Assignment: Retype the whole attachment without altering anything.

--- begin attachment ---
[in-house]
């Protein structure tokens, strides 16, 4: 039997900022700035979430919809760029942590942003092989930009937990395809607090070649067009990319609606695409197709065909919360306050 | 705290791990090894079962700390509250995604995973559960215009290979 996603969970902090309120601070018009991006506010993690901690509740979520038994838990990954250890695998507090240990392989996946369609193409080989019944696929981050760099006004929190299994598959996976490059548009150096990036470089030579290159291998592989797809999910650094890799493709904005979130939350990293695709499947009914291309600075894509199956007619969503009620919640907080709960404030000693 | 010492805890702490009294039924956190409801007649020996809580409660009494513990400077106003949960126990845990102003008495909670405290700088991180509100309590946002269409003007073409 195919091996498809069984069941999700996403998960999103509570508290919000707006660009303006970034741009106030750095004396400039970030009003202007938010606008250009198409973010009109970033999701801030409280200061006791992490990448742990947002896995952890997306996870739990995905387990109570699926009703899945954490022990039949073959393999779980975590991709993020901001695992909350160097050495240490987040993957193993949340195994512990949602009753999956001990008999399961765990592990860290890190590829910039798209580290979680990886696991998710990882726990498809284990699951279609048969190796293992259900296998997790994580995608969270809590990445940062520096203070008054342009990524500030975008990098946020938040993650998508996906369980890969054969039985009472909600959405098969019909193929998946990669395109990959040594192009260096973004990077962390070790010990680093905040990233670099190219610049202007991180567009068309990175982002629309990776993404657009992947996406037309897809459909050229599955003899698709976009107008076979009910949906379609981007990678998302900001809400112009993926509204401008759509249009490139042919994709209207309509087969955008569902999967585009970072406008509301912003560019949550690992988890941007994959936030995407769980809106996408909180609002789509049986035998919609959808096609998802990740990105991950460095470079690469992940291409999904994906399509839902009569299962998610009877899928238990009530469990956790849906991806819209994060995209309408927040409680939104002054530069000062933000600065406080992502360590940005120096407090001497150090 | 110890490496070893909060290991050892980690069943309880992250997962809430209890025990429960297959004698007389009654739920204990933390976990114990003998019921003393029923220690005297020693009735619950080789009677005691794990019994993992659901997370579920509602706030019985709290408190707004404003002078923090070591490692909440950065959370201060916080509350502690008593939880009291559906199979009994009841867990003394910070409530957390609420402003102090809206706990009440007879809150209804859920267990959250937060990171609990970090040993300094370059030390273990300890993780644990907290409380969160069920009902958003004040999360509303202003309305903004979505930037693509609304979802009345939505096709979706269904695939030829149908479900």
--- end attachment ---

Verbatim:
[in-house]
């Protein structure tokens, strides 16, 4: 039997900022700035979430919809760029942590942003092989930009937990395809607090070649067009990319609606695409197709065909919360306050 | 705290791990090894079962700390509250995604995973559960215009290979 996603969970902090309120601070018009991006506010993690901690509740979520038994838990990954250890695998507090240990392989996946369609193409080989019944696929981050760099006004929190299994598959996976490059548009150096990036470089030579290159291998592989797809999910650094890799493709904005979130939350990293695709499947009914291309600075894509199956007619969503009620919640907080709960404030000693 | 010492805890702490009294039924956190409801007649020996809580409660009494513990400077106003949960126990845990102003008495909670405290700088991180509100309590946002269409003007073409 195919091996498809069984069941999700996403998960999103509570508290919000707006660009303006970034741009106030750095004396400039970030009003202007938010606008250009198409973010009109970033999701801030409280200061006791992490990448742990947002896995952890997306996870739990995905387990109570699926009703899945954490022990039949073959393999779980975590991709993020901001695992909350160097050495240490987040993957193993949340195994512990949602009753999956001990008999399961765990592990860290890190590829910039798209580290979680990886696991998710990882726990498809284990699951279609048969190796293992259900296998997790994580995608969270809590990445940062520096203070008054342009990524500030975008990098946020938040993650998508996906369980890969054969039985009472909600959405098969019909193929998946990669395109990959040594192009260096973004990077962390070790010990680093905040990233670099190219610049202007991180567009068309990175982002629309990776993404657009992947996406037309897809459909050229599955003899698709976009107008076979009910949906379609981007990678998302900001809400112009993926509204401008759509249009490139042919994709209207309509087969955008569902999967585009970072406008509301912003560019949550690992988890941007994959936030995407769980809106996408909180609002789509049986035998919609959808096609998802990740990105991950460095470079690469992940291409999904994906399509839902009569299962998610009877899928238990009530469990956790849906991806819209994060995209309408927040409680939104002054530069000062933000600065406080992502360590940005120096407090001497150090 | 110890490496070893909060290991050892980690069943309880992250997962809430209890025990429960297959004698007389009654739920204990933390976990114990003998019921003393029923220690005297020693009735619950080789009677005691794990019994993992659901997370579920509602706030019985709290408190707004404003002078923090070591490692909440950065959370201060916080509350502690008593939880009291559906199979009994009841867990003394910070409530957390609420402003102090809206706990009440007879809150209804859920267990959250937060990171609990970090040993300094370059030390273990300890993780644990907290409380969160069920009902958003004040999360509303202003309305903004979505930037693509609304979802009345939505096709979706269904695939030829149908479900």